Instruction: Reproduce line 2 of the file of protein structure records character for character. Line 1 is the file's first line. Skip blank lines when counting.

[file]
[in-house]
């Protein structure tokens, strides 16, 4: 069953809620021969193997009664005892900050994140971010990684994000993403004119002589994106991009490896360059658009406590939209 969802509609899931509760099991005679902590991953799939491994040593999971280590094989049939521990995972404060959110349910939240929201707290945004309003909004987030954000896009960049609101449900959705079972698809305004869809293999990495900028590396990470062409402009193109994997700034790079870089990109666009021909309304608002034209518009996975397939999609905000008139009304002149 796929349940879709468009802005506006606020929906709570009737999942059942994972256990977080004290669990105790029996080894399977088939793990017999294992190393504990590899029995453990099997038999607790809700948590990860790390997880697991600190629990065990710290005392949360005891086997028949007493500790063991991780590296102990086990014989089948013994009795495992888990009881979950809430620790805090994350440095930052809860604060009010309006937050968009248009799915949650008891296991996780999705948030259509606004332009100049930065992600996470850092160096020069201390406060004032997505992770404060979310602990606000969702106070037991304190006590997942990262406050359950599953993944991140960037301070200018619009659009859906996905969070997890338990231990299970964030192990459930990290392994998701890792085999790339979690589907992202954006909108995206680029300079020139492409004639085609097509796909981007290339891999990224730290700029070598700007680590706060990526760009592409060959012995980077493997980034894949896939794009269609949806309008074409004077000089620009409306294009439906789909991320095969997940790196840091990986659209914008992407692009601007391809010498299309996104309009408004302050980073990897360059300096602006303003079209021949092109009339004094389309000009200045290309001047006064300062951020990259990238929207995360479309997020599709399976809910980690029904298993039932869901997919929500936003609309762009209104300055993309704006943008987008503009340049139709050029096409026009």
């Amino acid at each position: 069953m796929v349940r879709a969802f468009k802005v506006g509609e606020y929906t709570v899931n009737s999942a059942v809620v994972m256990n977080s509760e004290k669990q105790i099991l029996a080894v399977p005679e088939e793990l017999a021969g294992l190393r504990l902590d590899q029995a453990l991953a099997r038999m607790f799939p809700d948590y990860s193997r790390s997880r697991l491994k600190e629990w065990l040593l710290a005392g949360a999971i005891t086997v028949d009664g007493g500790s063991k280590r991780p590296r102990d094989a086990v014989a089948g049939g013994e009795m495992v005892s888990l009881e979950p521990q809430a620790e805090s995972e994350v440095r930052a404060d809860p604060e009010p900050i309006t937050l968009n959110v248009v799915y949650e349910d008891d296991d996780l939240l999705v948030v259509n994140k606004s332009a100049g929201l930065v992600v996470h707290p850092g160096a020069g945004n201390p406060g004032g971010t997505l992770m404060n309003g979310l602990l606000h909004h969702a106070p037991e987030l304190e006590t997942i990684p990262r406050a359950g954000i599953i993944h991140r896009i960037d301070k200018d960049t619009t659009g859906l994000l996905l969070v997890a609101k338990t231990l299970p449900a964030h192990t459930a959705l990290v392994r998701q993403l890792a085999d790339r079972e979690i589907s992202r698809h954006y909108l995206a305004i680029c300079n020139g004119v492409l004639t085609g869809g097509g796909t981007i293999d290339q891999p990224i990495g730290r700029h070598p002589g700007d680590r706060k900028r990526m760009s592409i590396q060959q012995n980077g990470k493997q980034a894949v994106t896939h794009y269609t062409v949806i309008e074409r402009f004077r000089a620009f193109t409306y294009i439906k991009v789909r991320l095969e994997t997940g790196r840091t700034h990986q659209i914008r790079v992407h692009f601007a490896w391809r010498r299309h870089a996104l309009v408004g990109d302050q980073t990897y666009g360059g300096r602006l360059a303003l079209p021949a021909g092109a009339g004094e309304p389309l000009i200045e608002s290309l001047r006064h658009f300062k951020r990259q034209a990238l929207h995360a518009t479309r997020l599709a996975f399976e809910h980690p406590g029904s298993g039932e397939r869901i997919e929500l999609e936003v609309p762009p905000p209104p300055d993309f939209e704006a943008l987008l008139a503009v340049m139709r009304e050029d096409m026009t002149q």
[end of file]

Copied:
């Protein structure tokens, strides 16, 4: 069953809620021969193997009664005892900050994140971010990684994000993403004119002589994106991009490896360059658009406590939209 969802509609899931509760099991005679902590991953799939491994040593999971280590094989049939521990995972404060959110349910939240929201707290945004309003909004987030954000896009960049609101449900959705079972698809305004869809293999990495900028590396990470062409402009193109994997700034790079870089990109666009021909309304608002034209518009996975397939999609905000008139009304002149 796929349940879709468009802005506006606020929906709570009737999942059942994972256990977080004290669990105790029996080894399977088939793990017999294992190393504990590899029995453990099997038999607790809700948590990860790390997880697991600190629990065990710290005392949360005891086997028949007493500790063991991780590296102990086990014989089948013994009795495992888990009881979950809430620790805090994350440095930052809860604060009010309006937050968009248009799915949650008891296991996780999705948030259509606004332009100049930065992600996470850092160096020069201390406060004032997505992770404060979310602990606000969702106070037991304190006590997942990262406050359950599953993944991140960037301070200018619009659009859906996905969070997890338990231990299970964030192990459930990290392994998701890792085999790339979690589907992202954006909108995206680029300079020139492409004639085609097509796909981007290339891999990224730290700029070598700007680590706060990526760009592409060959012995980077493997980034894949896939794009269609949806309008074409004077000089620009409306294009439906789909991320095969997940790196840091990986659209914008992407692009601007391809010498299309996104309009408004302050980073990897360059300096602006303003079209021949092109009339004094389309000009200045290309001047006064300062951020990259990238929207995360479309997020599709399976809910980690029904298993039932869901997919929500936003609309762009209104300055993309704006943008987008503009340049139709050029096409026009």